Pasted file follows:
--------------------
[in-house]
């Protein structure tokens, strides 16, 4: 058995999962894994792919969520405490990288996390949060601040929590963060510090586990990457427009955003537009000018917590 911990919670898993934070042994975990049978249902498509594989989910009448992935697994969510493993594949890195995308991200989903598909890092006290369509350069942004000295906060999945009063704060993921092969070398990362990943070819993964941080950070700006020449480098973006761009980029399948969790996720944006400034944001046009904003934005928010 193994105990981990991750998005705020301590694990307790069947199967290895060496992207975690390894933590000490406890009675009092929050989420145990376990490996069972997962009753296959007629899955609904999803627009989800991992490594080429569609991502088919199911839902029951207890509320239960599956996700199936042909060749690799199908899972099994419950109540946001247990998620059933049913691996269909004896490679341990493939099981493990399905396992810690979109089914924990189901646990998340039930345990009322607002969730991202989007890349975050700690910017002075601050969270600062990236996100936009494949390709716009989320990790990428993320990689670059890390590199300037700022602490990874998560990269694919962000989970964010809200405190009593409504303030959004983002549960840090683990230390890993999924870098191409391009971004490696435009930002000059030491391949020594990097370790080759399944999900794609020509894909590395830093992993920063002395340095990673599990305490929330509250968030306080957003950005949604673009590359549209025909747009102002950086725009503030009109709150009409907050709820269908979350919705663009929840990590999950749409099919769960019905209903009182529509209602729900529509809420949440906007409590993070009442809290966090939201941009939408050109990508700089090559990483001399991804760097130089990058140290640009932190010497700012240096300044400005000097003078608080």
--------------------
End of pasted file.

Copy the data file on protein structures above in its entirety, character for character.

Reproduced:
[in-house]
């Protein structure tokens, strides 16, 4: 058995999962894994792919969520405490990288996390949060601040929590963060510090586990990457427009955003537009000018917590 911990919670898993934070042994975990049978249902498509594989989910009448992935697994969510493993594949890195995308991200989903598909890092006290369509350069942004000295906060999945009063704060993921092969070398990362990943070819993964941080950070700006020449480098973006761009980029399948969790996720944006400034944001046009904003934005928010 193994105990981990991750998005705020301590694990307790069947199967290895060496992207975690390894933590000490406890009675009092929050989420145990376990490996069972997962009753296959007629899955609904999803627009989800991992490594080429569609991502088919199911839902029951207890509320239960599956996700199936042909060749690799199908899972099994419950109540946001247990998620059933049913691996269909004896490679341990493939099981493990399905396992810690979109089914924990189901646990998340039930345990009322607002969730991202989007890349975050700690910017002075601050969270600062990236996100936009494949390709716009989320990790990428993320990689670059890390590199300037700022602490990874998560990269694919962000989970964010809200405190009593409504303030959004983002549960840090683990230390890993999924870098191409391009971004490696435009930002000059030491391949020594990097370790080759399944999900794609020509894909590395830093992993920063002395340095990673599990305490929330509250968030306080957003950005949604673009590359549209025909747009102002950086725009503030009109709150009409907050709820269908979350919705663009929840990590999950749409099919769960019905209903009182529509209602729900529509809420949440906007409590993070009442809290966090939201941009939408050109990508700089090559990483001399991804760097130089990058140290640009932190010497700012240096300044400005000097003078608080």